KCB Lion Conservation
Sculpture artist and designer Peterson Kamwathi (Centre) explains the details of his carving toKCB Group Director Marketing Corporate affairs and Citizenship Rosalind Gichuru (left) and Tusk Trustee Beatrice Karanja during the official unveiling of at Kencom. [Photo/ Courtesy]

The Kenya Commercial Bank (KCB) has committed to supporting a global campaign aimed at raising public awareness on the plight of lions in Africa.

The Bank has partnered with Tusk, a leading wildlife conservation organization to launch the Lion Trail initiative.

On Wednesday, KCB Bank unveiled a life-size lion sculpture as part of the programme that seeks to raise funds to protect wildlife and their natural habitats. The sculpture is being exhibited in front of the KCB Moi Avenue Branch in Kencom House, Nairobi for public viewing.

The Tusk Trail Lion is a global art installation in support of African lion conservation which will see the installation of 47 sculptures that are displayed to the public at a selection of iconic sites across the world including Nairobi, several UK cities (London, Edinburgh and Bristol), the Hamptons – New York, Sydney – Australia and Wellington – New Zealand.

“We are playing our part to secure the survival of this iconic species in the world. We are committed to continuing to support wildlife conservation efforts and initiatives to promote and enhance lion conservation efforts across the country. Our goal is to raise awareness and the conservation of the species and its habitats in line with our climate action plan,” said KCB Group Marketing, Corporate Affairs and Citizenship Director Rosalind Gichuru.

Following the interactive sculpture exhibition, the unique works of art will be auctioned with the funds raised going to support the work of Tusk and its partners in protecting species.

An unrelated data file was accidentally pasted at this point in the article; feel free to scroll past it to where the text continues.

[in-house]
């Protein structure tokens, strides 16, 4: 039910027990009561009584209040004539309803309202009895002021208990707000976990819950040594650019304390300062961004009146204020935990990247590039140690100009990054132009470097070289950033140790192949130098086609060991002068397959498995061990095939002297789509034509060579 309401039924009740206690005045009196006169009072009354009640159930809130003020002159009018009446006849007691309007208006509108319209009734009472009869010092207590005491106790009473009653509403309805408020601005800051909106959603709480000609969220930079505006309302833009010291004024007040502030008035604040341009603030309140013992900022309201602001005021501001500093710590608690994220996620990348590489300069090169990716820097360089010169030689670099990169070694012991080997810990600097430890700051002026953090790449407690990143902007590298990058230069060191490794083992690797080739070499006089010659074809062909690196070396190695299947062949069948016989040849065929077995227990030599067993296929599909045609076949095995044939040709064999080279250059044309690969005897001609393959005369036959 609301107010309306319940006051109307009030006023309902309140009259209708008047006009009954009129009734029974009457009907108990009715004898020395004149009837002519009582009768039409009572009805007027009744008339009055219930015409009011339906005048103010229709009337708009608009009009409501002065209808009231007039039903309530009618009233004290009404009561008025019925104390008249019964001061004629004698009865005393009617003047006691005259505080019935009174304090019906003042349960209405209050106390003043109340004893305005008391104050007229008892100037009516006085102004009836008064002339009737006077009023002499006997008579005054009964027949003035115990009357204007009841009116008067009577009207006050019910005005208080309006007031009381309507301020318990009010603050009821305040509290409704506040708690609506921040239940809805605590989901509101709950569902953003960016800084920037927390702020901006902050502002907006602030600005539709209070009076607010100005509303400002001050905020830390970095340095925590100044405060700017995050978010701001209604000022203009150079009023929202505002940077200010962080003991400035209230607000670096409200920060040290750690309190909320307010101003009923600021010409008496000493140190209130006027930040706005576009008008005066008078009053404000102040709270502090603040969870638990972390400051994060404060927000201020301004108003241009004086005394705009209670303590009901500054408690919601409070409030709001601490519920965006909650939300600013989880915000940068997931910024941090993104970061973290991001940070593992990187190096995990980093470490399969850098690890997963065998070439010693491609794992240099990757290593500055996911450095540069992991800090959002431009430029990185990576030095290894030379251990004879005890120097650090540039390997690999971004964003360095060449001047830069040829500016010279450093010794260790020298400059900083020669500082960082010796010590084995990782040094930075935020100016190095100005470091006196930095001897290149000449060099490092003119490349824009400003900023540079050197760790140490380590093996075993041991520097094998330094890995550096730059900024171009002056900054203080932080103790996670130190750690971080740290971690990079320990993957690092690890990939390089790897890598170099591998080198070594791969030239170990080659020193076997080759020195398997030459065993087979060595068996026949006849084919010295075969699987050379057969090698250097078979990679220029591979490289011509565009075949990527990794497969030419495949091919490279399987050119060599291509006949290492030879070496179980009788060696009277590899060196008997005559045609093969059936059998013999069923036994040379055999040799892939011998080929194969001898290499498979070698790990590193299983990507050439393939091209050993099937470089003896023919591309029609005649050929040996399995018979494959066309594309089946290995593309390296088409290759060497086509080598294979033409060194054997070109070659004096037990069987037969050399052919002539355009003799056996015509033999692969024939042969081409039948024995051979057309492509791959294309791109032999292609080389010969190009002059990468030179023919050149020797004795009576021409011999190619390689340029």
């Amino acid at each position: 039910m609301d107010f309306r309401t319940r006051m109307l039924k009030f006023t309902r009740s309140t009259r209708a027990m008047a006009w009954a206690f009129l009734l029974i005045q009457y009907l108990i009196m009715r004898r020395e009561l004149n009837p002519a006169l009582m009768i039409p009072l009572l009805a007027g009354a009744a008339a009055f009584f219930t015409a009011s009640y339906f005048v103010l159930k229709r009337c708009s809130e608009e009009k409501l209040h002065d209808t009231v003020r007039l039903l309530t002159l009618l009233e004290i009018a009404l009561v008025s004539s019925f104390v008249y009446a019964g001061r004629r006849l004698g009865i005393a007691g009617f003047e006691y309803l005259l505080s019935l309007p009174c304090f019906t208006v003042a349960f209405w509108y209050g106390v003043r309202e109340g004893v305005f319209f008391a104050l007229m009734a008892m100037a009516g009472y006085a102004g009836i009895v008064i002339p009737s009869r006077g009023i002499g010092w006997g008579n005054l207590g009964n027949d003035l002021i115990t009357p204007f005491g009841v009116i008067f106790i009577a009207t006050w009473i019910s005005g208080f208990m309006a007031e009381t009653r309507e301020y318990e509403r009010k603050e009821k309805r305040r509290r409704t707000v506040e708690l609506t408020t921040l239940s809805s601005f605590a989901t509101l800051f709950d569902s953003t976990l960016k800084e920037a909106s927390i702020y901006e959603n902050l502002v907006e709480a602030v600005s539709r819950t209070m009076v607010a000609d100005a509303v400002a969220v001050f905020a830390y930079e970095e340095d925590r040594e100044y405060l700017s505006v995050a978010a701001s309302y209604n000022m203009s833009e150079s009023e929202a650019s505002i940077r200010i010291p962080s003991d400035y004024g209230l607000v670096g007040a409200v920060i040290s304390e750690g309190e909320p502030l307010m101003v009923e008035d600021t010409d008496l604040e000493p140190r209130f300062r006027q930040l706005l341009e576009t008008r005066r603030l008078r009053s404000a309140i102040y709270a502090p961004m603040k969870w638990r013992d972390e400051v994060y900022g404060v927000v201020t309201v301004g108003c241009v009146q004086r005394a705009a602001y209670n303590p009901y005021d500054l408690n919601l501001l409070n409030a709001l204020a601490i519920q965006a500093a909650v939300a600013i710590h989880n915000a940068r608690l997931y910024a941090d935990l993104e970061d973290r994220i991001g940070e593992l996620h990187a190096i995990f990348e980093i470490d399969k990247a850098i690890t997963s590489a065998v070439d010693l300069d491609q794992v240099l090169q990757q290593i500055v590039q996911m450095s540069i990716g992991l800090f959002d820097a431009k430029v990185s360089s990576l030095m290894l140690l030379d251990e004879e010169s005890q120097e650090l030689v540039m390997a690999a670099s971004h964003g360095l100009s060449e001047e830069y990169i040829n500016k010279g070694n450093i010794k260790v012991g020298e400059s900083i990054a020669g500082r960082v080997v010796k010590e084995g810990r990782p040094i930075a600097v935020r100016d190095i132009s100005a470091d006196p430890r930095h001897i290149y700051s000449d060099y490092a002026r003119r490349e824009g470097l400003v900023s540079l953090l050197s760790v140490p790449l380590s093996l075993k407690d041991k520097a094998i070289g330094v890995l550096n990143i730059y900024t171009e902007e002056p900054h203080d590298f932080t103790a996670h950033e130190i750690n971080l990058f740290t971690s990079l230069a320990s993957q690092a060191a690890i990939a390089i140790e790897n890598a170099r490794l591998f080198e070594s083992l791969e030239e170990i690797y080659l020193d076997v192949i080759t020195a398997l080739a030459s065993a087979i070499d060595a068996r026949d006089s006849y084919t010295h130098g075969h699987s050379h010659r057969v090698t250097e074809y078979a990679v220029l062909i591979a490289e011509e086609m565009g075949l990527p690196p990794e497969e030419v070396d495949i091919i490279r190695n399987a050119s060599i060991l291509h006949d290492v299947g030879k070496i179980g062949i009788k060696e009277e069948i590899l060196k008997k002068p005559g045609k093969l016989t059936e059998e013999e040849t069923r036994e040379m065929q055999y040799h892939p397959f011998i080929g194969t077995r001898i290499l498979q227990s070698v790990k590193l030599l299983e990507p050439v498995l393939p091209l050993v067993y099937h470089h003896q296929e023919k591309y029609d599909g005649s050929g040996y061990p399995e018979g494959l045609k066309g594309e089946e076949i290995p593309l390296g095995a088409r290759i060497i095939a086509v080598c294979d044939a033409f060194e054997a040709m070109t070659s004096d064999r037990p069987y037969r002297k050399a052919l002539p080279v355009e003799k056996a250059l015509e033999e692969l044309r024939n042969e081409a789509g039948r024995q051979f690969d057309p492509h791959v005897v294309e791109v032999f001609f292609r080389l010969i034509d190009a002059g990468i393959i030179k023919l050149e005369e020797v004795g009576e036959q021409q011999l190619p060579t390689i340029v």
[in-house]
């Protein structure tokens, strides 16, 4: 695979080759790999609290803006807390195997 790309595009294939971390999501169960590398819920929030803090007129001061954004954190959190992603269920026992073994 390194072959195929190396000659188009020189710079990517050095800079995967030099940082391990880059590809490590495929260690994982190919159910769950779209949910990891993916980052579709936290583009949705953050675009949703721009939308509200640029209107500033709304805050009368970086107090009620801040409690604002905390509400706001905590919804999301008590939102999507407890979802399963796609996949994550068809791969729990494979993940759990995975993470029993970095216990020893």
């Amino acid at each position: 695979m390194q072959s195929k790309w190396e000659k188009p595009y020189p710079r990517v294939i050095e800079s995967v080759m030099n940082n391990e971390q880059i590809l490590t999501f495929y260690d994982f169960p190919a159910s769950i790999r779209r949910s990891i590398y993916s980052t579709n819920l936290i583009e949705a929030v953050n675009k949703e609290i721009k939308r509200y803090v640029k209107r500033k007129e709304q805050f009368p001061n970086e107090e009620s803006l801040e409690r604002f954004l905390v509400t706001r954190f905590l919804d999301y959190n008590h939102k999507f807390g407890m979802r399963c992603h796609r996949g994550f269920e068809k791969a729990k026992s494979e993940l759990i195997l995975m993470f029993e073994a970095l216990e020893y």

According to various reports, habitat loss and degradation is the predominant threat to lions in Kenya, triggered by human settlements encroaching into lion habitats. Prey depletion because of poaching, and indiscriminate killing are other major causes of decline. Furthermore, there are concerns about the illegal trade in lion parts for medicinal purposes, and improvements in the management of trophy hunting have been recommended.

“The sharp declines in lion populations over the last decade mean there is an urgent need to address the pressures affecting this majestic species. Strengthening the coordination and collaboration amongst the lion countries in Africa partnerships with like-minded organizations is key to reaching this goal,” said Tusk Trustee Ms Beatrice Karanja-Shah.

The lion sculpture which has been designed by renowned Kenyan artist Peterson Kamwathi will be at Kencom until November 9, 2021, to create awareness on the various threats facing the African lion.

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